For eternity, Nathaniel stares back at the man, sure that his ears must be playing tricks on him – or that he is being played tricks on.
“Why?” he manages in the end, feeling suddenly something inside dangerously close to breaking. Why are you so damned kind?
Cousland briefly looks somewhere past him. “Once I claimed I would not pursue my revenge beyond the person of the one who harmed me. Seeing you bear the brunt of consequences of something you had no part in brings me no satisfaction, and though such is the custom of our time, you were right that it shouldn’t be so. Besides, you are my responsibility now, and it is well within my powers to ease your lot, so I will.” He makes a gesture towards the door. “I mean it, Nathaniel. Go talk to Garavel before he retires to bed, so that you can make your arrangements and set out in the morning.”
“I…” Maker, I cannot. Nathaniel musters the remainder of his strength. “I hope that you will not think me an ingrate but… I – I’d prefer to go on my own, at a later date.” Especially on my own. He clasps his hands to prevent them from shaking and lowers his eyes again, unable to withstand the scrutinizing gazes.
“I hope you do not think I’m offering you this only to have you both in my hands,” Cousland says softly.
The thought is nauseating, but within a heartbeat Nathaniel realizes that he never considered this possibility plausible. “No, I do not,” he replies. “It is only… it seems that my sister…” Keeps strange company.”… has settled for a new life and I do not wish to disquiet her by my sudden appearance.”
To his left, Varel moves and clears his throat. “Nathaniel… what exactly is it that you learned about Delilah?”
Nathaniel keeps staring down but there is no escape: there is no way he can prevent them from investigating and learning on their own. His mouth is dry and the wine seems very compelling now but he is loath to show any more weakness. “I was informed that my sister… maintains a company unworthy of her status. I’d like to find out what that means before… beforehand.”
“That is a rather peculiar thing to say,” Ned Cousland remarks, turning the empty cup in his fingers. “Who was it that expressed such an opinion?”
“And she told you no details? Even more peculiar. Does she have a grudge with you or your sister?”
“She seemed upset that Delilah did not seek her aid, but otherwise no, none I would know of.”
“And in what… standing… was she with your father?”
“On good terms.” And why do you ask if she spread her legs for him if you apparently know already?
Cousland slightly twist his lips. “Good enough to wish me dead?”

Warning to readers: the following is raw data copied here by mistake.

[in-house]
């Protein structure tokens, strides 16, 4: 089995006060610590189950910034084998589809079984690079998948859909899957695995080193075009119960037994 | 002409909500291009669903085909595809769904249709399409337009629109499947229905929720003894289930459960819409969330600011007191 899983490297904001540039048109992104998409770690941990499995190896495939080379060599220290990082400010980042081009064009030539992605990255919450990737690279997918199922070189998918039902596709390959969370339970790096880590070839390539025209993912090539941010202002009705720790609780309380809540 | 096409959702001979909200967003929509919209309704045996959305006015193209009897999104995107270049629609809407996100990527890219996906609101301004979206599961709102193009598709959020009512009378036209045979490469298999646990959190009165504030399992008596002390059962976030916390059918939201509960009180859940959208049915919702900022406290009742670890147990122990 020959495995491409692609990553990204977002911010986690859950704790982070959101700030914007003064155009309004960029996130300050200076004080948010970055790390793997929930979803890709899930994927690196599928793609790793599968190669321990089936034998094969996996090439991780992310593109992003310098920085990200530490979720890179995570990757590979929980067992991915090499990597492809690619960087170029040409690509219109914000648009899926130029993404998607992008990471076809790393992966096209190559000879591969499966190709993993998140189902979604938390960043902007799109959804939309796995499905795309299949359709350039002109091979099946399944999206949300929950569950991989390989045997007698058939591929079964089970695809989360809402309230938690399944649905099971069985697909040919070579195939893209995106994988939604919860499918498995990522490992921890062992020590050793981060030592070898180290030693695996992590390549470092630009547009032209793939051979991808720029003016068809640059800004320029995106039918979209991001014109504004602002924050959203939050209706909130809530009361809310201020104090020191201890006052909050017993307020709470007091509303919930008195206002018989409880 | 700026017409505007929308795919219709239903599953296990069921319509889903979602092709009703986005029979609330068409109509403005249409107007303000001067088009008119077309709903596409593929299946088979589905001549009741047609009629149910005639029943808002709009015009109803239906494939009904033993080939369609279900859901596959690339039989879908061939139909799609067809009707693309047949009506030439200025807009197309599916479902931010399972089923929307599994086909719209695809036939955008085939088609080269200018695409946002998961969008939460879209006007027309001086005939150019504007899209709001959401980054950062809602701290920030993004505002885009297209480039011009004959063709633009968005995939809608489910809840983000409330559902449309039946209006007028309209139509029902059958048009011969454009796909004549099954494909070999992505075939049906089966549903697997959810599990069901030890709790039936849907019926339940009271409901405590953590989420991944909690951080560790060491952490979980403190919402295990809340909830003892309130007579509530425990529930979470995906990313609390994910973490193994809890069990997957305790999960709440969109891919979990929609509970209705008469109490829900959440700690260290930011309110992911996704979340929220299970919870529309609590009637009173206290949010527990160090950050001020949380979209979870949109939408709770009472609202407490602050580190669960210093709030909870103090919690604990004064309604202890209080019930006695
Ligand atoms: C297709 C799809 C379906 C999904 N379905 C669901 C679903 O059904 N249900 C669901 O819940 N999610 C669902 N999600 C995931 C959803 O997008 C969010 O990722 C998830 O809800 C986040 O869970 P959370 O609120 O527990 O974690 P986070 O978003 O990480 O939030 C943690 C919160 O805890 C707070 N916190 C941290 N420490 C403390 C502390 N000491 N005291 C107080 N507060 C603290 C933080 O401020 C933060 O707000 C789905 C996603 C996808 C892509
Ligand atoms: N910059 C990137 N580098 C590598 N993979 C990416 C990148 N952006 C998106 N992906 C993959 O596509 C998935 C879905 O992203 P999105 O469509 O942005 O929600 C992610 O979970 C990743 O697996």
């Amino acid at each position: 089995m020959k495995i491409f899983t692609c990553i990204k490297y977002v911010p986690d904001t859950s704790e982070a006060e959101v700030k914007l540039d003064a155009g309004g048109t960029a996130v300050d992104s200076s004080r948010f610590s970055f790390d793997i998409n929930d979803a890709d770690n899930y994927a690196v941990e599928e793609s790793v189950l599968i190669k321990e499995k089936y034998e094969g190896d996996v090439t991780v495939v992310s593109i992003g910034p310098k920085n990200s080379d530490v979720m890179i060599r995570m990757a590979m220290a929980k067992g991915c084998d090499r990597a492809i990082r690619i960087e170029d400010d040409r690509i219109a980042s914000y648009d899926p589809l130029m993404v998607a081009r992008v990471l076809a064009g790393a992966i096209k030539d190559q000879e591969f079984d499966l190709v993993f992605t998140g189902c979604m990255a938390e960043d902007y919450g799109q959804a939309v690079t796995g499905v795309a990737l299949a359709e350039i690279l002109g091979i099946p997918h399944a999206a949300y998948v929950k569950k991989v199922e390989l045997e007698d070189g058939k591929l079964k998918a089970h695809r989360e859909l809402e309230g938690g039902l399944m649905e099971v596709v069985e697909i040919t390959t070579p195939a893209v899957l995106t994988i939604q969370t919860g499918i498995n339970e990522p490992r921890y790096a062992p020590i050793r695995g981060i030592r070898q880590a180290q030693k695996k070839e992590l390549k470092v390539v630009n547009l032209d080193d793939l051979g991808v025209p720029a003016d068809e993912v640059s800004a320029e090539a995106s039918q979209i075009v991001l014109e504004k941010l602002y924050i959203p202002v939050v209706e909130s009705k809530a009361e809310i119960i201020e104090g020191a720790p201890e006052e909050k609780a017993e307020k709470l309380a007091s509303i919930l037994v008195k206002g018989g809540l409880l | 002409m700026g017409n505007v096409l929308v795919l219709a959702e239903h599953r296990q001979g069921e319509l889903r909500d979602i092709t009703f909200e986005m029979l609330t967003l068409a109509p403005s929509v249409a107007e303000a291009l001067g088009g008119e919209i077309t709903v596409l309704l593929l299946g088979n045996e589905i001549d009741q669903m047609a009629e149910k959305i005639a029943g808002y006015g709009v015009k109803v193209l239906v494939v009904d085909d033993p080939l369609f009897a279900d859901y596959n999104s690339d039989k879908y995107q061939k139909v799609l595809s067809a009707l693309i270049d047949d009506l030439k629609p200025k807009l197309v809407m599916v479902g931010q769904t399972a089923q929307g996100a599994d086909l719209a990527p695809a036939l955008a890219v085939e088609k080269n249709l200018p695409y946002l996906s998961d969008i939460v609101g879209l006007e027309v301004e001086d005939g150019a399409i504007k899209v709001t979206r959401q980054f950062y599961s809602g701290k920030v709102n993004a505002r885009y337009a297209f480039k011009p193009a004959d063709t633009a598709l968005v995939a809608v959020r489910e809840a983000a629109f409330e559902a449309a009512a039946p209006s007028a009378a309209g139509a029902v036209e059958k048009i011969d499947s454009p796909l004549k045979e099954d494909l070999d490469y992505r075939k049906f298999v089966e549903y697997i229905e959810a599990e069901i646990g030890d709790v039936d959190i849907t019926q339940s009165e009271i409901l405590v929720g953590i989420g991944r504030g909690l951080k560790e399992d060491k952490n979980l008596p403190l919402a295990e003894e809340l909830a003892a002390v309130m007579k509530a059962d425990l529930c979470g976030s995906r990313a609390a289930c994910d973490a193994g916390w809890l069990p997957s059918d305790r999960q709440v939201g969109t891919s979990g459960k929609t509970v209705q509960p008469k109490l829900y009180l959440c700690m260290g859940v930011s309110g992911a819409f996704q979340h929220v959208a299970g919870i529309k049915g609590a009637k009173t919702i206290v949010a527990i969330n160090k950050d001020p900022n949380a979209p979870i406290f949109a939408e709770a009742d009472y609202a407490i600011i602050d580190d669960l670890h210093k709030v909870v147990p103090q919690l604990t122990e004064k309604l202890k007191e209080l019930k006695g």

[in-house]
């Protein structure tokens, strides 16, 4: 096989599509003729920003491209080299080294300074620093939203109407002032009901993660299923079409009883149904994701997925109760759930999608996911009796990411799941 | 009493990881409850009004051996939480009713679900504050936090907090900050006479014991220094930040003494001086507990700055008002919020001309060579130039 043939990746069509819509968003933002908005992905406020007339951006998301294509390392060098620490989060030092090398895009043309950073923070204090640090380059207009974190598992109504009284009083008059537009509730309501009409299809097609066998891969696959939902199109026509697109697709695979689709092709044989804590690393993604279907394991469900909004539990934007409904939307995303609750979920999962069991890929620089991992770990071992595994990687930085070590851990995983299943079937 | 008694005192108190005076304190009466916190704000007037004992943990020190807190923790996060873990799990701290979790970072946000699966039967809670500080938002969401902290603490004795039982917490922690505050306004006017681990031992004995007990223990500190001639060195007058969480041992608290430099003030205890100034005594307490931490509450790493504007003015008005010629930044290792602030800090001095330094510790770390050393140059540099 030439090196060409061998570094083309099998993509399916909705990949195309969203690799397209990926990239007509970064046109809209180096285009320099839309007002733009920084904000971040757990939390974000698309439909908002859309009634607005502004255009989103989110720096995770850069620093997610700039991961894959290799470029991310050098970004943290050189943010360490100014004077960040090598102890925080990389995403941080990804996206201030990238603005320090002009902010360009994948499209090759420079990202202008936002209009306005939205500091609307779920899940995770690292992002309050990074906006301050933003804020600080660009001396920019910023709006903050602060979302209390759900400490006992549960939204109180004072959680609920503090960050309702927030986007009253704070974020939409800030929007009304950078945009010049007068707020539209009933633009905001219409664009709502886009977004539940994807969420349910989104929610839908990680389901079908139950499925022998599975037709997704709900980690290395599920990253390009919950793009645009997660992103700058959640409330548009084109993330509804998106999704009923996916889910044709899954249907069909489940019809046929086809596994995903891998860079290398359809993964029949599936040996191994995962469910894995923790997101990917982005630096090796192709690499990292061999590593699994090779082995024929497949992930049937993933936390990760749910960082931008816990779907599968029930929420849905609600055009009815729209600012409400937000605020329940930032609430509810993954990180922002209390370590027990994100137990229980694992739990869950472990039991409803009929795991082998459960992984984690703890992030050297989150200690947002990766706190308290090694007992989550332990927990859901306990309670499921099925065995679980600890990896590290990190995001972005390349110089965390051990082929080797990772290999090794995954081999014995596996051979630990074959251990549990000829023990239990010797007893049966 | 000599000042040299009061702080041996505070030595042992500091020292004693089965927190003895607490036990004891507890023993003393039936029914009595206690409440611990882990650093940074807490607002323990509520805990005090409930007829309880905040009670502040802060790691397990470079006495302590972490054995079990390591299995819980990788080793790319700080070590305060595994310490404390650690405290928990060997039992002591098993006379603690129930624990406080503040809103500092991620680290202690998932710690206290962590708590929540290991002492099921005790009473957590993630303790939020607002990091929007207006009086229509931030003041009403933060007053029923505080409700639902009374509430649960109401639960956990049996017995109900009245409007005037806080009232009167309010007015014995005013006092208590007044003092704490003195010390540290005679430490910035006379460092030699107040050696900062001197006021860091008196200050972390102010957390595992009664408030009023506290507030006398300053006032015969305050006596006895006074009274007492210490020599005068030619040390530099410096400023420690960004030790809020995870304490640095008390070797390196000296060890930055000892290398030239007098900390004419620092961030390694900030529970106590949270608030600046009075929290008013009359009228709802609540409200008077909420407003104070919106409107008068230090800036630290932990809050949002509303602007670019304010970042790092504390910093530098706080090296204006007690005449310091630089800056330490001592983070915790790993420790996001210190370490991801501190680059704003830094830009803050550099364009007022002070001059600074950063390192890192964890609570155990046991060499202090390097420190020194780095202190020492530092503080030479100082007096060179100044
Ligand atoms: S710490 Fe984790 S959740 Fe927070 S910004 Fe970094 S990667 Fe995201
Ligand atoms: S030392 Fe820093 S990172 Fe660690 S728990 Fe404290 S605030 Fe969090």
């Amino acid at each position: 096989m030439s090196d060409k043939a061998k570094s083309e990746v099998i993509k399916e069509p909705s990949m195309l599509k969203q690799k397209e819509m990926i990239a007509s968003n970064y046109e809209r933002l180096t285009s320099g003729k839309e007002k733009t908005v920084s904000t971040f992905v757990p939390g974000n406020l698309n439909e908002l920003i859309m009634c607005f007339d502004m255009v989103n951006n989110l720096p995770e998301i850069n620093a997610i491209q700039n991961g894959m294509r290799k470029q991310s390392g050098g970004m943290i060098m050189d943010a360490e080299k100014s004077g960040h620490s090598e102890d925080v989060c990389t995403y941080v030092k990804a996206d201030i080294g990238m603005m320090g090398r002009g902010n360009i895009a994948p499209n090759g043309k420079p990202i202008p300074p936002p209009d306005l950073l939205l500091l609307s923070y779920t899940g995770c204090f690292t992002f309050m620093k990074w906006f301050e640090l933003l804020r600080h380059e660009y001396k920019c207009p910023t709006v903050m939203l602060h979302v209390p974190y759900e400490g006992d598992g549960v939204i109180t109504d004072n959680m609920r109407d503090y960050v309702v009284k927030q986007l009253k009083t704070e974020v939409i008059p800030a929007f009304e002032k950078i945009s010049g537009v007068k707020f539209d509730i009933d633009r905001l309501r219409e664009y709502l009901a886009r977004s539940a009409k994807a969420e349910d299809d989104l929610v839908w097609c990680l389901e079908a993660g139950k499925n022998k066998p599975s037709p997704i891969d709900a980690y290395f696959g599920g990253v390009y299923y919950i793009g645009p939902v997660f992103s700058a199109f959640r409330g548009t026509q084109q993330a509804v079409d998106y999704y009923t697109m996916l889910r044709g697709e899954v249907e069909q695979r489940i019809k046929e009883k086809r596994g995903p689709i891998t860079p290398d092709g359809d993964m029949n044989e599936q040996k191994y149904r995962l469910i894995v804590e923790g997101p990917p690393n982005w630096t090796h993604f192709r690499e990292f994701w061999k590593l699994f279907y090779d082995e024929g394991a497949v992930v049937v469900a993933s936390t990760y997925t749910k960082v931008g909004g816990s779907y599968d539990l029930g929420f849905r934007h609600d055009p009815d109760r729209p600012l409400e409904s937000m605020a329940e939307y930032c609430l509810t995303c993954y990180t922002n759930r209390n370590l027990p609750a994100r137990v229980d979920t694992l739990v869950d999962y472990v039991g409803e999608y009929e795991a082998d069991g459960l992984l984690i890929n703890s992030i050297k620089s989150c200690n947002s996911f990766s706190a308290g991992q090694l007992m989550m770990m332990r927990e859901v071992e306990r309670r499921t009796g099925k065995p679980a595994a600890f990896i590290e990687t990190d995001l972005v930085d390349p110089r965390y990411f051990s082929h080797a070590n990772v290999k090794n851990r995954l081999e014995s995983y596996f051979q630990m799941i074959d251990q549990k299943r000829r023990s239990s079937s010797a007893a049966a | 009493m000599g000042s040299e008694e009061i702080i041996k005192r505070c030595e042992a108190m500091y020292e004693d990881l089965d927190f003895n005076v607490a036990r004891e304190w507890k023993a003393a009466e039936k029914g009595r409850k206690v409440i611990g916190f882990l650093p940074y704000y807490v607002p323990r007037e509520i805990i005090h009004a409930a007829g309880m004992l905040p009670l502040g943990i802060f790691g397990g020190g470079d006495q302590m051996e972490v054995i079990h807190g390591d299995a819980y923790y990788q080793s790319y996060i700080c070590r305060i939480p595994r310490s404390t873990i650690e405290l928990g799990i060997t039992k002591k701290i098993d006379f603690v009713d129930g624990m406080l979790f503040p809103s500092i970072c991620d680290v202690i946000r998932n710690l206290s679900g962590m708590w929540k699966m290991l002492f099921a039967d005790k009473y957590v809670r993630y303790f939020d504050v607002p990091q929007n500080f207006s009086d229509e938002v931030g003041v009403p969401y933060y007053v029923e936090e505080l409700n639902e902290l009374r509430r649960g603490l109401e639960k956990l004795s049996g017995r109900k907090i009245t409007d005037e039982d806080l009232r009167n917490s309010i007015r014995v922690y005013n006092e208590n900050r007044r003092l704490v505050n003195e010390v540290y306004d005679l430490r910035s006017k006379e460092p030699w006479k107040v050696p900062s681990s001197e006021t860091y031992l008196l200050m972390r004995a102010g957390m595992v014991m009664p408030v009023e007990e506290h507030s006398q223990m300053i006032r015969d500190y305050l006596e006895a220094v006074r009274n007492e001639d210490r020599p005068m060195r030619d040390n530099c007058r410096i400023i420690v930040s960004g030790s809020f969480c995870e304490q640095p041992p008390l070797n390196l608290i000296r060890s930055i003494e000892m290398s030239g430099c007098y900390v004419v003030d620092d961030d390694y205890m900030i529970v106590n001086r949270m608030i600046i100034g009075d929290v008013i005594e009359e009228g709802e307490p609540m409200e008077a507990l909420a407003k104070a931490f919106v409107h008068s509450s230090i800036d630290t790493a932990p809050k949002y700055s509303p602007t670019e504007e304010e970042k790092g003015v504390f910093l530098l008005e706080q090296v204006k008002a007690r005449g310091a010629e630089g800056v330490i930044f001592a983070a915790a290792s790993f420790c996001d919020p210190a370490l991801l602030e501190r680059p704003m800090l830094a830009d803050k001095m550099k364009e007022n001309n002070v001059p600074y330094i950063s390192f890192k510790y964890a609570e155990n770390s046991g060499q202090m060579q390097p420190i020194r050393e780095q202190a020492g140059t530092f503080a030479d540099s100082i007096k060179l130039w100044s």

“I do not believe she would go to such lengths. She is an opportunist: if you do not touch her venues and even grant her a chance to multiply them, she will be all yours.” Literally.
Varel shifts again. “There were rumours of Esmerelle getting handsome coin out of the smuggling business in the city. If you do intend to carry out your plan against the smugglers, she might actually have a reason.”
“She would have to know my intentions in the first place. – But we’re digressing. For what reason should the viper tell Nathaniel what she did, the way she did, other than harass him needlessly?”
Was Esmerelle truly intending something? “As you have said yourself, she is a viper.”
“Vipers generally don’t strike without a cause. – Though, it is at least good to know who we are dealing with. The question remains, what do you wish to do about your sister? It would be certainly desirable to find out, it is well possible that she might be in need of help.”
“I believe this can be easily arranged,” Varel interferes. “Before you set out on your mission, the Commander will surely wish to dispatch a courier to Amaranthine, am I right?” Receiving a nod from Cousland, he continues: “I can arrange with my contacts in the city to ask around, discreetly. As you return from the Wending Wood, I will have had a word for you ready. Would it be convenient with you, Nathaniel?”
His knuckles are already white with pressure. “More than so… thank you.” Unsure how long he can still control himself, he raises his eyes. “Is that all, Commander? May I retire now?”
As he reaches the door, though, Cousland addresses him once more: “Nathaniel. Whatever Esmerelle may have meant, I am sure that you will find nothing dishonouring in your sister’s conduct.”
Nathaniel only nods, no longer caring that his hasty departure resembles flight. Blinded with tears he can no longer hold back, he hastily makes his way to his room. The Maker turns a kind face to him, and so he encounters no-one before he can finally fall on his bed and let go the sobbing he has been suppressing for eternity.
It takes long to be cleansed of his grief: for his father, for Thomas, for his own lost hopes and future.
And for Delilah: the gentle little sister, cast out and debased.
The thought of Cousland’s compassion in this matter feels like ash in his mouth; no worse, though, than the thought of his sister, who, despite all the reassurances, may well have been forced to sell herself for provision.